Daily Thought from the Saints
"Prayer is the best armor we have, it is the key which opens the heart of God."
— St. Padre Pio
Daily Scripture Verse
"But now that you have been freed from sin and have become slaves of God, the benefit that you have leads to sanctification, and its end is eternal life. For the wages of sin is death, but the gift of God is eternal life in Christ Jesus our Lord."
"It does indeed produce an entire change in the whole conception of the Christian life when one passes from under the law of prohibitions to live under the benign influences of the law of the Beatitudes. One ceases merely to strive against particular sins and begins truly to live and to grow in holiness. It is a veritable conversion ... There are those who have not yet entered into this view of life and who consequently are timid, fearful, always dreading evil that they fear will overmaster them; there is in their life little of Christian liberty and expansiveness and no joy. A vast part of their nature remains untouched by grace. There are the germs of virtues in them that have never been developed; they hold back through fear from many a sphere of usefulness; there is a constant introspection and self-analysis; they seem never to be able to get out of themselves; they live in an atmosphere of spiritual self-consciousness. There is no such thing possible for them as self-abandonment in trustful love, but always a restless sense of insecurity; there is no confidence in God or in the power of His grace. Their thought of God is rather as judge than Savior. ... And then there comes a change; they pass into another atmosphere where love reigns, where positive action takes the place of mere watchfulness and self-restraint; they launch out into the deep, put forth their powers, and strive to live rather than not to die—to do good rather than not to do evil, to put forth all their strength and energy in the loving service of God and man.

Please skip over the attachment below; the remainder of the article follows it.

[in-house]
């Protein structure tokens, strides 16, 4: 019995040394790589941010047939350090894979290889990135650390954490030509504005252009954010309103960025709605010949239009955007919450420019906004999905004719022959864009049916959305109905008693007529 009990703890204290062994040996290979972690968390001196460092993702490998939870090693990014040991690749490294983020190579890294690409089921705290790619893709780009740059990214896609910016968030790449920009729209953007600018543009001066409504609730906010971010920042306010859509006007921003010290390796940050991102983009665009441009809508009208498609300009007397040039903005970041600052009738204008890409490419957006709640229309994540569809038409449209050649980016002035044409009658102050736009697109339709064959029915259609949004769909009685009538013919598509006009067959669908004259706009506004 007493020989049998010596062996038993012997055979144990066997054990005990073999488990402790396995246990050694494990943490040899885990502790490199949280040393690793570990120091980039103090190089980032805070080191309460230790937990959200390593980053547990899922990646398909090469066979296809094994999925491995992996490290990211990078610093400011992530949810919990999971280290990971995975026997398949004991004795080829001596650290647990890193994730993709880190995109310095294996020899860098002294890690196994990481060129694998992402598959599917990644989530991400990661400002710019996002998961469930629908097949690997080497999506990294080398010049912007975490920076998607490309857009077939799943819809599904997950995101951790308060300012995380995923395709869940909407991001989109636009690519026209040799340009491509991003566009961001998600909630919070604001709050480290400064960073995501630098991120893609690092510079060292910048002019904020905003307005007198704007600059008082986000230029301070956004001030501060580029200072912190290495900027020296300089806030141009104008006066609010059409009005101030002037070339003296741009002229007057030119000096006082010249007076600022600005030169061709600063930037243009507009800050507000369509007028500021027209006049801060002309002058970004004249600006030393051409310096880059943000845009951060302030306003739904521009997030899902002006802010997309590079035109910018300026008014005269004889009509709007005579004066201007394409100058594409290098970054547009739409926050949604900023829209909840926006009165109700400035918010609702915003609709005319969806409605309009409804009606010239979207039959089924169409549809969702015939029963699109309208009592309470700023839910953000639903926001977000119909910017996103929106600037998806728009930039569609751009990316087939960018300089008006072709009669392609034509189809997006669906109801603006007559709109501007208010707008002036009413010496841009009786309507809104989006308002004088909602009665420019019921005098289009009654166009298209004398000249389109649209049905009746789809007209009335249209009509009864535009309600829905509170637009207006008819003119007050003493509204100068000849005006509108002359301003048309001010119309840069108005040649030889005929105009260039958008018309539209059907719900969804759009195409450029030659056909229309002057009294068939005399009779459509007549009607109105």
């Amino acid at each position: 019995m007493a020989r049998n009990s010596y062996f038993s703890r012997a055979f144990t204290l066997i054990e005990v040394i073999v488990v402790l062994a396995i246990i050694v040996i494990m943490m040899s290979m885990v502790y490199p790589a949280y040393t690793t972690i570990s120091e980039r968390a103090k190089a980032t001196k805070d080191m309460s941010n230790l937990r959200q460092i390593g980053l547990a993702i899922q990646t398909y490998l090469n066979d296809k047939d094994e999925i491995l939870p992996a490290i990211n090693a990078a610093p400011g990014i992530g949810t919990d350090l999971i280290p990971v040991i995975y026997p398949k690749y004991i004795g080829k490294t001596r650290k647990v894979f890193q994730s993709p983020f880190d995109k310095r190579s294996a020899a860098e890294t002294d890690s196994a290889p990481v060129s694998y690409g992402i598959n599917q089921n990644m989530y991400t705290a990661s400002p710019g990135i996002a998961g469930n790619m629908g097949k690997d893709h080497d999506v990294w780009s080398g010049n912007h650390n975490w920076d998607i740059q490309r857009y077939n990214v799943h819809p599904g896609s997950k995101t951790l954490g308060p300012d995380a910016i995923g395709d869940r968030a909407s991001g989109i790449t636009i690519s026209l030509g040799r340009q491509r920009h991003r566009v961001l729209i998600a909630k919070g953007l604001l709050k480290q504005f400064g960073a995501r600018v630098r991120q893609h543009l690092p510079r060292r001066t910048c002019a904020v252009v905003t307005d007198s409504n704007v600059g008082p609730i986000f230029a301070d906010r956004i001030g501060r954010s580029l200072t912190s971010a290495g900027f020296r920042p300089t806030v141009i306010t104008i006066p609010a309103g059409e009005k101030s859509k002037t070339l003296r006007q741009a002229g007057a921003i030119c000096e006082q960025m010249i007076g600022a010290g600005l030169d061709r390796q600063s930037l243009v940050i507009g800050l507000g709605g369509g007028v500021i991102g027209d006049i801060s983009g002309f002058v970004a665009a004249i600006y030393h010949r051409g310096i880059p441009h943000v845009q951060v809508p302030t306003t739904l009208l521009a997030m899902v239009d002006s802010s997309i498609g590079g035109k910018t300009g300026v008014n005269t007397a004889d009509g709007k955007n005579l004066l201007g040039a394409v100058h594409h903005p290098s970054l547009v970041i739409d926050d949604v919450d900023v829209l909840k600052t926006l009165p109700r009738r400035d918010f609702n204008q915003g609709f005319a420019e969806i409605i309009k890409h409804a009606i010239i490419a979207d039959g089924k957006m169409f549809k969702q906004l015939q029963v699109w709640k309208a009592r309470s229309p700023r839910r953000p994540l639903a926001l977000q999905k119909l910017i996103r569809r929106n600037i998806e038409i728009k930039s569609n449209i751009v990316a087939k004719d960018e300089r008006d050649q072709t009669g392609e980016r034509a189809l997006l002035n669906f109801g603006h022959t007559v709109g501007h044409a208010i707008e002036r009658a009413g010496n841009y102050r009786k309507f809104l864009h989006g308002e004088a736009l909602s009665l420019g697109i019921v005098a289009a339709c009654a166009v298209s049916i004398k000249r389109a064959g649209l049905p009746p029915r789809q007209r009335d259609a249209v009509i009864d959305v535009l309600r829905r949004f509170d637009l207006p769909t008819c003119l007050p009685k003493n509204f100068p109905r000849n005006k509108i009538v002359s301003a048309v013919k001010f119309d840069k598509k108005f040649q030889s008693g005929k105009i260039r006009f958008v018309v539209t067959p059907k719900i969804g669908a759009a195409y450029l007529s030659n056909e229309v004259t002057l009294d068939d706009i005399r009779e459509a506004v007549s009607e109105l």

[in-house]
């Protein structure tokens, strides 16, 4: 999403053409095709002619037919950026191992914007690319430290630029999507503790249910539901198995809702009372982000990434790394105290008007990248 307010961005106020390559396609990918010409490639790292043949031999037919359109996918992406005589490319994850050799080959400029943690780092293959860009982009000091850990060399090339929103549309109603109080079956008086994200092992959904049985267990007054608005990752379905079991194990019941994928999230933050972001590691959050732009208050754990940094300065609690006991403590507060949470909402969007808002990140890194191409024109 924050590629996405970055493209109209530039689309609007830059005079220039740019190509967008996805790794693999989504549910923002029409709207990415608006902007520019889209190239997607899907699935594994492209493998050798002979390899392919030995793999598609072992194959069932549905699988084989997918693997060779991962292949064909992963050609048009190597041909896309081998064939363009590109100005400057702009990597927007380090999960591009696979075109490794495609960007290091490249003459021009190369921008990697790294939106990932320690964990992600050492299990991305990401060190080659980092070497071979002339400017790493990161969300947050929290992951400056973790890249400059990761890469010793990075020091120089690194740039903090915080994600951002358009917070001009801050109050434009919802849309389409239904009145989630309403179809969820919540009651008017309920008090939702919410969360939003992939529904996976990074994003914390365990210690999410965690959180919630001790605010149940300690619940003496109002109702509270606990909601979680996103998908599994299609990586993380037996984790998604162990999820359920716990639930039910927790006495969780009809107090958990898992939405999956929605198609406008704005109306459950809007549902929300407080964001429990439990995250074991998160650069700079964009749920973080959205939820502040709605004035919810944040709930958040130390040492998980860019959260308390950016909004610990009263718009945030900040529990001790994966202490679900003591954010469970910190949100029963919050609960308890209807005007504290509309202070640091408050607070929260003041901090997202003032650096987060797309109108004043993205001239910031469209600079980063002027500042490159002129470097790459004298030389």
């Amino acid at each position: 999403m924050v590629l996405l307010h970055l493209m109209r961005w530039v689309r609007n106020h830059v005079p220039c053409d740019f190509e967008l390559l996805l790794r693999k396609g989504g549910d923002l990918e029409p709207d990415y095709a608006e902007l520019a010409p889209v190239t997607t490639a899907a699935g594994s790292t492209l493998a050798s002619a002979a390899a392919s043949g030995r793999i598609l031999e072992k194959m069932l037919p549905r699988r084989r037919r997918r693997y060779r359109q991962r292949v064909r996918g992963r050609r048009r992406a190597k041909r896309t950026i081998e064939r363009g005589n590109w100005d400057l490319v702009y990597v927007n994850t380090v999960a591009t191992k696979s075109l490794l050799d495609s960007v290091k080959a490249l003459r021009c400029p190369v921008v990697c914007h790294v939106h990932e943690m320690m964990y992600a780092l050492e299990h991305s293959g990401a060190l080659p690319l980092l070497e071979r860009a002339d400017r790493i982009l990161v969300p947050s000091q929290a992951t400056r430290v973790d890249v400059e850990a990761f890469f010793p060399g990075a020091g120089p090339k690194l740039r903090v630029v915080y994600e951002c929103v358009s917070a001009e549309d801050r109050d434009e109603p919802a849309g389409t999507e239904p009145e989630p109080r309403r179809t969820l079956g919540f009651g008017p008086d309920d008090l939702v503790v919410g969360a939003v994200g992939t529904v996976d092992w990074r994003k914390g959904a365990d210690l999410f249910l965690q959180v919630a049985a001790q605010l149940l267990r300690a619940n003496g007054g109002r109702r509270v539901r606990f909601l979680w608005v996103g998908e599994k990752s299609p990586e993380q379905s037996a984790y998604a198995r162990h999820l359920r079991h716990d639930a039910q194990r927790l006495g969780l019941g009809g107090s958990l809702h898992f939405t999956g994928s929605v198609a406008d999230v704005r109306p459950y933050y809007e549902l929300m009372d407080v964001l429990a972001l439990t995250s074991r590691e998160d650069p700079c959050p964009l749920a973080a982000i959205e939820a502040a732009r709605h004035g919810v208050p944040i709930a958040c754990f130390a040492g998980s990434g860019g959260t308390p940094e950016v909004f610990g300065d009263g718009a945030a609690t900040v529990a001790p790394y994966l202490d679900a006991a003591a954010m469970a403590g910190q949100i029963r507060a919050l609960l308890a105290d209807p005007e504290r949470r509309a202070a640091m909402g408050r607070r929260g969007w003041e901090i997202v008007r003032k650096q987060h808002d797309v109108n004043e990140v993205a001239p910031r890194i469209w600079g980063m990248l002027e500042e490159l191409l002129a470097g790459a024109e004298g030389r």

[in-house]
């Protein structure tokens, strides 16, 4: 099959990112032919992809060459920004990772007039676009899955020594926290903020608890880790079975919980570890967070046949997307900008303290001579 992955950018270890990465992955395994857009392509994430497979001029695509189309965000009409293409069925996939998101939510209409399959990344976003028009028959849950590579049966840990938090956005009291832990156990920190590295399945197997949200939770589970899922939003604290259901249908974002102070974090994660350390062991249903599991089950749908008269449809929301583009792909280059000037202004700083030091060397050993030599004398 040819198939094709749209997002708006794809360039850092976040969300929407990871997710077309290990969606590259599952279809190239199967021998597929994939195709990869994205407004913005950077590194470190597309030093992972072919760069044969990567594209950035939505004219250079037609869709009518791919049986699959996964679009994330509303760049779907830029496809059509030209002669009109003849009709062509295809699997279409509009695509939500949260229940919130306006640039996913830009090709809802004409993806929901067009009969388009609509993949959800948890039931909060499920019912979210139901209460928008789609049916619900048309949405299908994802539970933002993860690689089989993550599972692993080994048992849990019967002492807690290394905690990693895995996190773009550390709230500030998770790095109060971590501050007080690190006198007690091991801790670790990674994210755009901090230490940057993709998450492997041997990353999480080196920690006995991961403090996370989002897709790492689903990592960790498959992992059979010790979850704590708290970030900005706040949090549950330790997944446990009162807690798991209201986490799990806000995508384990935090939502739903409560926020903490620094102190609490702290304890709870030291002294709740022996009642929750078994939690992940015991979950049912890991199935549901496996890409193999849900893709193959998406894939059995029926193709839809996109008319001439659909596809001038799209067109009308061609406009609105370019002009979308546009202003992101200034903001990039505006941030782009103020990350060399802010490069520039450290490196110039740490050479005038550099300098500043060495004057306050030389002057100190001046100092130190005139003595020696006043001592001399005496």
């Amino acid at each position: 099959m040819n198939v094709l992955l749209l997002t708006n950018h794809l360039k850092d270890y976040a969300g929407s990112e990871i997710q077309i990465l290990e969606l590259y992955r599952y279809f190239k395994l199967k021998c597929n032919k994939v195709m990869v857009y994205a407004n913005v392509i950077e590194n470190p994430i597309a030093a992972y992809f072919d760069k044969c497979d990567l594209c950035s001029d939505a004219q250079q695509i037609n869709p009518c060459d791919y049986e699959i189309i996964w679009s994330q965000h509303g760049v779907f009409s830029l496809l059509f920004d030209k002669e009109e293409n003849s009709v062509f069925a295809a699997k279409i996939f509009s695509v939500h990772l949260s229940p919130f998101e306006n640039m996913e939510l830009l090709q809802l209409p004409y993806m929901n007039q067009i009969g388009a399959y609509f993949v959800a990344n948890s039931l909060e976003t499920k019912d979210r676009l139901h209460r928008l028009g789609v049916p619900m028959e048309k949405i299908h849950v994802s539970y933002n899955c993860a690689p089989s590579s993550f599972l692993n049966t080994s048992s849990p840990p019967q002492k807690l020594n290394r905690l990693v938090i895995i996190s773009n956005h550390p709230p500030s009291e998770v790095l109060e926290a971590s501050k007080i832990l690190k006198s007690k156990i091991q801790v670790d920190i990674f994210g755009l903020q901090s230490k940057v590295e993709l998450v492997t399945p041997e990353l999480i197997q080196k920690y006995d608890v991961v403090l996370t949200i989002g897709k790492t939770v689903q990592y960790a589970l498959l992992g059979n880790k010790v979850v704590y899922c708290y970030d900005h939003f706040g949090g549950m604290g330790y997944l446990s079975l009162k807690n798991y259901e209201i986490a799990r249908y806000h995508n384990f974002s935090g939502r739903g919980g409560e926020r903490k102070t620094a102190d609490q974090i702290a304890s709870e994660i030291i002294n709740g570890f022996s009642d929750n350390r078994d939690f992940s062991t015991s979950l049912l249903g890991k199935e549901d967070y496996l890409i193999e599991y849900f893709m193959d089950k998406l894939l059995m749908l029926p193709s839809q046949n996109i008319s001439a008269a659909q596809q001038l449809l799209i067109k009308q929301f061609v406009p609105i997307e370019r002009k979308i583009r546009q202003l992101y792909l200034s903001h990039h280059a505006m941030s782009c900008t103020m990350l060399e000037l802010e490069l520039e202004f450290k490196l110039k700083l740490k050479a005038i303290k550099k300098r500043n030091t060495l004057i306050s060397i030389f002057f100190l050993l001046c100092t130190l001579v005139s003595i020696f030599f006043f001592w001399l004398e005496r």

— Fr. Basil Maturin
Daily Catholic Wisdom
Our prayers and sufferings united to Christ matter more than we can imagine, and God can accomplish more with that grace than we can ever know in this life.
— Fr. Chris Alar
From his book “Understanding Divine Mercy”
Daily Journey with the Pope
“Little prayers: “Lord, have mercy on us,” “Lord, help me.” So, prayer is a kind of musical staff, where we arrange the melody of our lives. It is not in contrast with daily work; it does not contradict the many small obligations and appointments; if anything, it is the place where every action finds its meaning, its reason and its peace.”